Momentum shifting, but still some way to go for safer, more inclusive workplaces

Managing psychosocial risks in the mining industryWhile there have been major shifts in attitudes towards managing psychosocial risks in the mining industry over the past 13 years, there is still a long way to go. 

“Leaders, we have work to do,” says Dean Laplonge, lead author of the How Tough Are We report for WorkSafe, part of Department of Mines, Industry Regulation and Safety (DMIRS). 

Laplonge reported his findings from regional workshops he held this year around WA to more than 1000 industry leaders and professionals at the State Government-organised Mining Industry Summit: Driving Innovation at Optus Stadium. He also compared the results from a similar roadshow in 2010. It involved travelling to key regional mining towns in WA to collate information from nearly 200 mining industry workers. 

“We knew there was a problem back in 2010,” Laplonge says. 

“There was enormous pressure to stop diversity from flourishing in the industry. 

“Behaviors such as bullying and sexual harassment and sexual violence, were being used as a tool to ensure that people of diverse color, diverse gender, diverse sexual orientation could not fit in to the industry.” 

Workshop findings

The main goal of this year’s workshops was to find out what companies have been doing in the past 13 years to respond to these psychosocial risks and harm, and see if there were improvements to safer, more inclusive workplaces. 

“One of the key outcomes from it [the workshops] – and hugely shocking and surprising but also a great pleasure to me – was to be able to have conversations with people around sexual harassment, sexual violence, etc that we could not have had 13 years ago,” he says. 

“There was now a willingness to be open and to have discussions around these sensitive topics; people were more aware of the psychosocial harms that were happening on their mine sites. 

“Sexual harassment was no longer a taboo topic; people were willing to talk about it. Words like transgender, disability, First Nations, LGBT, these were not words that we heard in the roadshow workshops in 2010.”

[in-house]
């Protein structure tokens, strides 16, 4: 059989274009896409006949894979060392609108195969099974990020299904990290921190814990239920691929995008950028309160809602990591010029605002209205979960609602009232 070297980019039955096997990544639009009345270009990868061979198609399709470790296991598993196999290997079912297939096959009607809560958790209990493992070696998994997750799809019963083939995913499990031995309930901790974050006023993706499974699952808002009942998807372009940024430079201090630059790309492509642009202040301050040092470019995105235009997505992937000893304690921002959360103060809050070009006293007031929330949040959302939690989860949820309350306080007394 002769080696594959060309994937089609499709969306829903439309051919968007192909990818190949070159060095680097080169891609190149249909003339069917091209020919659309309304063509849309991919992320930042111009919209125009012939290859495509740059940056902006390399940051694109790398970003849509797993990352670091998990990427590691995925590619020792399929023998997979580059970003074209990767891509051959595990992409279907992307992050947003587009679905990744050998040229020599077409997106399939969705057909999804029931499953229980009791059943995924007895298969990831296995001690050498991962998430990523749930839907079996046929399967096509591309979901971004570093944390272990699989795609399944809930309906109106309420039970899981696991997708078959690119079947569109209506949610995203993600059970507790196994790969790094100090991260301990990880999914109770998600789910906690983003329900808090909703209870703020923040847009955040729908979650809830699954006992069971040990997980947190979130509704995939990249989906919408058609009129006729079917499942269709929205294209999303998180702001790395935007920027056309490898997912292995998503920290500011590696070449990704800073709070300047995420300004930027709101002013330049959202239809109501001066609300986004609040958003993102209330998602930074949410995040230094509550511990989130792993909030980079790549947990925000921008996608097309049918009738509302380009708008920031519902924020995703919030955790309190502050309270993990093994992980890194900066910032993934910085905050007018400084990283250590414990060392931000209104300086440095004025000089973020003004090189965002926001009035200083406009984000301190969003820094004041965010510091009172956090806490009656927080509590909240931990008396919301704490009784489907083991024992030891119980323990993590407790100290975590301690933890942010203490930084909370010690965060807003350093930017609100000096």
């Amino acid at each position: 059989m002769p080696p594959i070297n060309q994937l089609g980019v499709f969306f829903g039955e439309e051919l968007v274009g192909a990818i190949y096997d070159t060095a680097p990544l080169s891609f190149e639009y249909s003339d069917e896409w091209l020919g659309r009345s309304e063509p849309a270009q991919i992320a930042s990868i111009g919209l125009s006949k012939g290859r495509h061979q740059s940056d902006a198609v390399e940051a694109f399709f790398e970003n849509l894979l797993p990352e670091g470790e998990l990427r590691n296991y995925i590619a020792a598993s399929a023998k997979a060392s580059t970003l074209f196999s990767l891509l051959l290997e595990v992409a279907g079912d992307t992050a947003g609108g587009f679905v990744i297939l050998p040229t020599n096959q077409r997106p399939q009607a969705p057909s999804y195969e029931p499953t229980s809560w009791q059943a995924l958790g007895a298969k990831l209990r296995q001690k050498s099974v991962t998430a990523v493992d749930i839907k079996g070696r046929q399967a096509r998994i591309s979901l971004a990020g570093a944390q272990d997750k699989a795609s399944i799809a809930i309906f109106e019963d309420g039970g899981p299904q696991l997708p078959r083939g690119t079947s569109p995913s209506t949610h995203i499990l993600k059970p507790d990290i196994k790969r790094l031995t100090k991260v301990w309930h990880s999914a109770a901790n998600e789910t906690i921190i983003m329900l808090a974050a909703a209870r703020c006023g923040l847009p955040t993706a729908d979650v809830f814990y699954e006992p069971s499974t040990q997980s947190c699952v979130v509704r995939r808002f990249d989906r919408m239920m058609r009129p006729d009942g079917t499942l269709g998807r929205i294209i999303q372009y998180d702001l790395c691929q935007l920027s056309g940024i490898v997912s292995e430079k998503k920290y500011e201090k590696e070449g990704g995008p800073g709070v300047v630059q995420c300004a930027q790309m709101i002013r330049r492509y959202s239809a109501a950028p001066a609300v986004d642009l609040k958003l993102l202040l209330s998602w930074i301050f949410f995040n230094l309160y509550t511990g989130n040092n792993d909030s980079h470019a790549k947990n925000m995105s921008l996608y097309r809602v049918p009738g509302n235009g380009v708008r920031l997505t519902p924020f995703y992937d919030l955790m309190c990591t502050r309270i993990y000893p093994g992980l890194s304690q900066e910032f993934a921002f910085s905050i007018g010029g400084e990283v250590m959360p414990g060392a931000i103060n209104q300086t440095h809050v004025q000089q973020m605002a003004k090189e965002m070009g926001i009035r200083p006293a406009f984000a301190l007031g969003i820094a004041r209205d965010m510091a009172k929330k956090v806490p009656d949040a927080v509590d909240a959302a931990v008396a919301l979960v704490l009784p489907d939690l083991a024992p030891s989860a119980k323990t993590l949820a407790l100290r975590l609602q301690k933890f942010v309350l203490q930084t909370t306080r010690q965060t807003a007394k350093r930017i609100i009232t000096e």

Laplonge says most companies now had policies in place for psychosocial incident prevention, however, they were “written from a top-down perspective” and “not regularly being reviewed”. 

Training was found to be one-off and not interactive. 

“The people at the workshops were concerned that their senior leadership are saying on the one hand, we want to address these issues, but they are not seeing their senior leaders participate in efforts to address those issues,” he says. 

“They are not seeing senior leaders attend the same training programs that they are required to attend. 

“There is a concern expressed by the people in the workshops that senior leaders believe the problem of harassment, verbal abuse, discrimination – this is a problem of workers. It is not my problem as a senior leader. I don’t engage in this behavior. It doesn’t affect me. It is your problem. We have given you some training to address that problem.” 

Laplonge says there also needs to be more training for senior leaders on how to deal with these issues. 

“What we need also is a shift towards the empowerment of workers to be able to manage and respond to these incidents,” he says. 

“We found as well that there is more emphasis on ‘don’t do this behaviour, don’t do that behaviour’ instead of an engaged debate on why is it that when I do that, at this particular time, somebody responds this way. Why is it when I do that, in another particular time for another person, they respond in a different way. 

“Rather than having that list of ‘do nots’ that there needs to be more of an engaged space.”

Next challenge

There are definite improvements from 2010, but still are some hurdles to overcome, Laplonge says. 

“We need to see improvements in how we respond to these incidents in a way that is supportive of the people that are affected and reported,” he says. 

“We need better training, use of methodologies that we know work to help people change their attitudes towards, and their practices of, behaviours that cause psychosocial harm. 

“We need continued efforts to increase diversity in the workforce, but we also need to start thinking about diverse work practices. It’s not just about diversity of people but diverse thinking and practices. 

“We need senior leaders to be participating in the training programs, in the change, in the journey, recognising that they are part of the culture in which these behaviours have been able to be played out. 

“Maybe this is the challenge for the next 13 years.” 

Our Employee Relations Advice Centre is also available to respond to your questions on (08) 9365 7660, or via [email protected]. 

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